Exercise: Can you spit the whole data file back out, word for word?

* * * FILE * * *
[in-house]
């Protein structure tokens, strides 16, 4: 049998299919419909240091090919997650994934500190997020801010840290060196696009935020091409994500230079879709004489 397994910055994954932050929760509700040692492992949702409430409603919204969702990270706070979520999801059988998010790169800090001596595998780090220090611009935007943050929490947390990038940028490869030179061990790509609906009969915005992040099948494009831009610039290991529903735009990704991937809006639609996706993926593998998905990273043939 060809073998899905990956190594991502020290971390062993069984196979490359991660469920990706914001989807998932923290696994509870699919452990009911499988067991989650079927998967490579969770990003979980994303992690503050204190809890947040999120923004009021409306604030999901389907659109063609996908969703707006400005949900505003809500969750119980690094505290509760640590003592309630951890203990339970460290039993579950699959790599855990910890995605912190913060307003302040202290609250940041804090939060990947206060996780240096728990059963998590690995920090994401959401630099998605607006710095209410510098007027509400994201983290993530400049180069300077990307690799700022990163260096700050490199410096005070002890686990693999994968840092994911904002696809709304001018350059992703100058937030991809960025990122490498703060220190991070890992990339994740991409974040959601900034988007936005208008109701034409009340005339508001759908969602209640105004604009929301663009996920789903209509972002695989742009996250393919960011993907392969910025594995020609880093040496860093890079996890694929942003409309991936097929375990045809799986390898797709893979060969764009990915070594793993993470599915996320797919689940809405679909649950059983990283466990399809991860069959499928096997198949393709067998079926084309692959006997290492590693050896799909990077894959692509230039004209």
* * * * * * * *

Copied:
[in-house]
């Protein structure tokens, strides 16, 4: 049998299919419909240091090919997650994934500190997020801010840290060196696009935020091409994500230079879709004489 397994910055994954932050929760509700040692492992949702409430409603919204969702990270706070979520999801059988998010790169800090001596595998780090220090611009935007943050929490947390990038940028490869030179061990790509609906009969915005992040099948494009831009610039290991529903735009990704991937809006639609996706993926593998998905990273043939 060809073998899905990956190594991502020290971390062993069984196979490359991660469920990706914001989807998932923290696994509870699919452990009911499988067991989650079927998967490579969770990003979980994303992690503050204190809890947040999120923004009021409306604030999901389907659109063609996908969703707006400005949900505003809500969750119980690094505290509760640590003592309630951890203990339970460290039993579950699959790599855990910890995605912190913060307003302040202290609250940041804090939060990947206060996780240096728990059963998590690995920090994401959401630099998605607006710095209410510098007027509400994201983290993530400049180069300077990307690799700022990163260096700050490199410096005070002890686990693999994968840092994911904002696809709304001018350059992703100058937030991809960025990122490498703060220190991070890992990339994740991409974040959601900034988007936005208008109701034409009340005339508001759908969602209640105004604009929301663009996920789903209509972002695989742009996250393919960011993907392969910025594995020609880093040496860093890079996890694929942003409309991936097929375990045809799986390898797709893979060969764009990915070594793993993470599915996320797919689940809405679909649950059983990283466990399809991860069959499928096997198949393709067998079926084309692959006997290492590693050896799909990077894959692509230039004209």